Recla Metals was founded by Diann and Garry Fulks in 1974, according to Matthews Alvarez, one of the current co-owners. The company actually encompasses three different types of business now: recycling, a steel service center, and sales of rusty corrugated roofing material.
The company started as a recycling business, but then they started pulling usable metals from the scrap piles. Later, Recla Metals started buying new metal for resale.
Galvanized corrugated roofing material was one of the products Recla Metals bought and sold. One particular load arrived without its usual galvanized coating, and it rusted. Much to everyone’s surprise, customers loved the look, and wanted to buy it.
Alvarez said that the rusty metal has a “rustic look” that customers in the mountains of Colorado particularly like, but the product is sold all over the country. Alvarez noted that because the metal is thick, it’s actually more durable than typical shingled roofs, even with the rust.
Besides having three different types of business, Recla Metals has grown to have three different locations. They started in Clifton, which is near Grand Junction, then later opened facilities in Montrose and Durango. The main office is now in Montrose.
Meanwhile, Alvarez had been selling industrial machinery and became familiar with the scrap industry through his association with manufacturers. “One day I got fed up with New Orleans and moved to Colorado,” he said. “It’s important to live somewhere you like.”
After the move, Alvarez started working for a shredding company that purchased scrap metal from Recla Metals. He got to know the owners, and they got to know him. Finally, the couple started looking towards their eventual retirement, and wanted to bring on someone new who could take over the company. Alvarez seemed to be a good fit.
Alvarez started with the company about eight years ago, but not as an owner. He worked there for about 1 1/2 years because both he and the owners wanted to make sure he would be comfortable both with the company, and with the location.
Alavarez said he had never lived in a small town before, and he was interested in “a place like Montrose to raise a family.” At that time he and his wife had one child. Now he has three children and he’s even more enthusiastic about small-town mountain life as well as the availability of skiing and outdoor activities.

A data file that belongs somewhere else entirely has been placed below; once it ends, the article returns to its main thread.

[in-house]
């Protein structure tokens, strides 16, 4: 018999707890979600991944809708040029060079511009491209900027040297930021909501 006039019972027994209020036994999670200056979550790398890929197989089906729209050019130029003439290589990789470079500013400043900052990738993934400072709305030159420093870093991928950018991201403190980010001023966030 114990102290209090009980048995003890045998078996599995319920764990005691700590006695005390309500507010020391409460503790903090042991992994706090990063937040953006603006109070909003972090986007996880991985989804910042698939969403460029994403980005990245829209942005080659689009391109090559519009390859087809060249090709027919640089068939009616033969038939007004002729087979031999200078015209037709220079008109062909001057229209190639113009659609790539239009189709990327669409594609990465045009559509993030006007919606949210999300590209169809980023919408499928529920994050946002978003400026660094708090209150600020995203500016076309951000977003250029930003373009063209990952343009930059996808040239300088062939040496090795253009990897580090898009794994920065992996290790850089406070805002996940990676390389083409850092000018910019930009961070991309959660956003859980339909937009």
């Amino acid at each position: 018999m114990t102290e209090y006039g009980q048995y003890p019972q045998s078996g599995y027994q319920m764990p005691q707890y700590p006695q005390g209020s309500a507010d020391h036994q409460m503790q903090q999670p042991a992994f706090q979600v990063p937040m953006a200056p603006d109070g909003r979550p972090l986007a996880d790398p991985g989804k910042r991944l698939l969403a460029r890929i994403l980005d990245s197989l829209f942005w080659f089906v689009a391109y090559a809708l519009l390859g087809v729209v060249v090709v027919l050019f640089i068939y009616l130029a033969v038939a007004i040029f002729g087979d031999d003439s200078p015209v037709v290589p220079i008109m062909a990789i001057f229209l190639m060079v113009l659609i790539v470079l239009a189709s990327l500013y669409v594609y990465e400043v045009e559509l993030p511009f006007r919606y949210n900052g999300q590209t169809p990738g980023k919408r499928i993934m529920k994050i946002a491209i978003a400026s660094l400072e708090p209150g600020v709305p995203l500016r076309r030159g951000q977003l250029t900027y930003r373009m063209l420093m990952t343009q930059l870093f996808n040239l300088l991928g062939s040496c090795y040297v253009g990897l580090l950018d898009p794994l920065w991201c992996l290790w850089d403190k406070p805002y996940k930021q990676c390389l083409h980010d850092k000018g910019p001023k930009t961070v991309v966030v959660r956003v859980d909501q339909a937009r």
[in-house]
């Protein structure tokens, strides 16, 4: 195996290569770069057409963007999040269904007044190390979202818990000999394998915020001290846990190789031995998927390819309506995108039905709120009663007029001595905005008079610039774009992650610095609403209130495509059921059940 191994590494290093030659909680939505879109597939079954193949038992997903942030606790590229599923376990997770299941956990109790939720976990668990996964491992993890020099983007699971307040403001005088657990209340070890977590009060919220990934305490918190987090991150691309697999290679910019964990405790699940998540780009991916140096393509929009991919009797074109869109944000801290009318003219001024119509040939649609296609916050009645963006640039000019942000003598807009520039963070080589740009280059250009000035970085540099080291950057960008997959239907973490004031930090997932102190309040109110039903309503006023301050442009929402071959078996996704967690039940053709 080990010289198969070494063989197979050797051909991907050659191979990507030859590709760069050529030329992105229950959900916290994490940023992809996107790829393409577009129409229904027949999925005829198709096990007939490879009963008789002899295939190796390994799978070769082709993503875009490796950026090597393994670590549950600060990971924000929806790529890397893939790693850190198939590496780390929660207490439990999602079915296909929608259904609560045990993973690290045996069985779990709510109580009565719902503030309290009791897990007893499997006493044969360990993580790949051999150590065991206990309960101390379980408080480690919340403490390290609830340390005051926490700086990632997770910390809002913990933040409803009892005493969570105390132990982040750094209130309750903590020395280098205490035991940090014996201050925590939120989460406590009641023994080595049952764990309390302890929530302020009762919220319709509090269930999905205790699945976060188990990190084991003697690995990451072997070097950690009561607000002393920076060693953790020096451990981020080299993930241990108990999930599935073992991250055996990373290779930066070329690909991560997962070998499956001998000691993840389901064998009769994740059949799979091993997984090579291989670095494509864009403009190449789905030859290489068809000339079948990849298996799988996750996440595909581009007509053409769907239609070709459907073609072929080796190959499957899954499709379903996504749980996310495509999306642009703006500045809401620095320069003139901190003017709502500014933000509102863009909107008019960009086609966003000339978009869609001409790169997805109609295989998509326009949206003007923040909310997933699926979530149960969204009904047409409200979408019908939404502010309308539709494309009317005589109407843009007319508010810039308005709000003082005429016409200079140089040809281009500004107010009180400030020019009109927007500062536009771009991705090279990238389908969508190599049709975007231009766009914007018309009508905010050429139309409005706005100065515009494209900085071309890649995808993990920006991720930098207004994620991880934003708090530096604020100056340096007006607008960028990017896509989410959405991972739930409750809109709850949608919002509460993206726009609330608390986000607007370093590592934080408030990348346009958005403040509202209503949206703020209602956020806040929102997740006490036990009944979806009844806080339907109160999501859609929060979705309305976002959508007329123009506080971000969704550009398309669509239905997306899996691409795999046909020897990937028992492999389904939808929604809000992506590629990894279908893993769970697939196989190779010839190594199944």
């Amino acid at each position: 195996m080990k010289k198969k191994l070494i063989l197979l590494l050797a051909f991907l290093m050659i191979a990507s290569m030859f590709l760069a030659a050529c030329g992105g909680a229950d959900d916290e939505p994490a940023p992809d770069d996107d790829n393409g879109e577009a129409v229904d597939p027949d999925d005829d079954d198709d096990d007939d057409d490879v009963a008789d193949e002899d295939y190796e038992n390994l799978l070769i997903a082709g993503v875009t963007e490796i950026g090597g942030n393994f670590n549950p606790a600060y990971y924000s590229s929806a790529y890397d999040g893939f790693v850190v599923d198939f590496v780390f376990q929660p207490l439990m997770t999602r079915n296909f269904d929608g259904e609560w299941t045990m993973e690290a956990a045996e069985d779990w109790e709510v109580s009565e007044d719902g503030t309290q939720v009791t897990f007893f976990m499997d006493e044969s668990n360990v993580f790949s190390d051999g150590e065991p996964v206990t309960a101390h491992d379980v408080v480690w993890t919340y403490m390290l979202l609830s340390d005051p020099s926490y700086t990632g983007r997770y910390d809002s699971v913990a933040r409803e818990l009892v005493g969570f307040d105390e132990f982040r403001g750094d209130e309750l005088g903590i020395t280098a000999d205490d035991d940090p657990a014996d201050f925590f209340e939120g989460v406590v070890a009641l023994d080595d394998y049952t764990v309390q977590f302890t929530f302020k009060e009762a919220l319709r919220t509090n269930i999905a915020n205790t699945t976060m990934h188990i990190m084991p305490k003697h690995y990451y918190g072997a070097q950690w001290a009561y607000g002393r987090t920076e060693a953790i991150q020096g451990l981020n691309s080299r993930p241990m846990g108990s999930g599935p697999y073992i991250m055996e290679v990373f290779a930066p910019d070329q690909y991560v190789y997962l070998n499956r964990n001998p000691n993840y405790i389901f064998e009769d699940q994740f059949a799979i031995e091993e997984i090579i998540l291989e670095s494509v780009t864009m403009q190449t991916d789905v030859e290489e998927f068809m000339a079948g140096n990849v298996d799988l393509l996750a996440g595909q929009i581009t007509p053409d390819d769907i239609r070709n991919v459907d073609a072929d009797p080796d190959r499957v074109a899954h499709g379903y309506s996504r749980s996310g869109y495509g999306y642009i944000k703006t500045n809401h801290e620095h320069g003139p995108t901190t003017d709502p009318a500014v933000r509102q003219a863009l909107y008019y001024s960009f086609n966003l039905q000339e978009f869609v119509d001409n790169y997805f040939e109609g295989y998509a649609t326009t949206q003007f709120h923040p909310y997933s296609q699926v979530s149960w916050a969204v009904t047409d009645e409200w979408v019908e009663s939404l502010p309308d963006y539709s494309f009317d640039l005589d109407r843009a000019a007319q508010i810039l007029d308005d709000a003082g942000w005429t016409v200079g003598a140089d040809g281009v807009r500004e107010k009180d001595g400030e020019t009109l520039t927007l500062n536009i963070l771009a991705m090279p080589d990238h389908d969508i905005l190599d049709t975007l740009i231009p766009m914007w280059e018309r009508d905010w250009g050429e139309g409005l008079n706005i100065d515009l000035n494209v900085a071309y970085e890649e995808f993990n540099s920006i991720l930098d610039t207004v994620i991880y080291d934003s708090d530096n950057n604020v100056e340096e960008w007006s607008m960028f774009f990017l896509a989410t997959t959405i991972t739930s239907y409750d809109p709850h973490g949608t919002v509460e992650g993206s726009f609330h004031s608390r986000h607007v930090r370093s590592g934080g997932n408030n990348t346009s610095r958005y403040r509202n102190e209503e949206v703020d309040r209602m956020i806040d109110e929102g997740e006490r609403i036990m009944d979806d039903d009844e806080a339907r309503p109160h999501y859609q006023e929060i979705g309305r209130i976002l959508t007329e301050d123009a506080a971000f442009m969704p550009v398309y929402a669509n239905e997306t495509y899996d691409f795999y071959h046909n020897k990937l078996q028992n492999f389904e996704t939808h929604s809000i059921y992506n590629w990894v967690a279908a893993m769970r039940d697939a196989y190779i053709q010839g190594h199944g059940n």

While there isn’t a lot of heavy industry in Colorado mountain towns to support a recycling business, Alavarez said, “every community needs one.” Recla Metals is looking into opening a new facility, but even in “green” communities, residents aren’t always enthusiastic about having a scrap yard in their back yard. On the other hand, if the scrap yard is nearby, people are more likely recycle, Alvarez said.
Alvarez said that the best part of the job is “meeting all of the different people in the scrap metal game.” Since the company is fairly small, Alvarez said that he gets to wear a lot of hats, which makes the job even more interesting.
Buying scrap has its challenges, Alvarez said. Coal mines, which once were good sources of scrap metal, are now shutting down. But selling material is also a challenge. When he first moved to Colorado he said “it blew me away that we could export so much from Montrose, Colorado,” which is nowhere near any coasts. Now, even though export is still possible, those markets aren’t buying as much and more scrap needs to be sold within the U.S.
Alvarez enjoys visiting industrial customers. “I’m fascinated by manufacturing and industry in general,” he said. Because of his job, he has a chance to see how things are made.
While Alvarez enjoys the beauty of his new hometown, he’s a bit more pragmatic about the industry he chose. “What we do, it’s not a glamorous business,” he said, “it’s dirty, but it’s needed.” And while being green is trendy these days, Alvarez said, “It’s one of the oldest trades in the world.”
Published in the May 2017 Edition of American Recycler News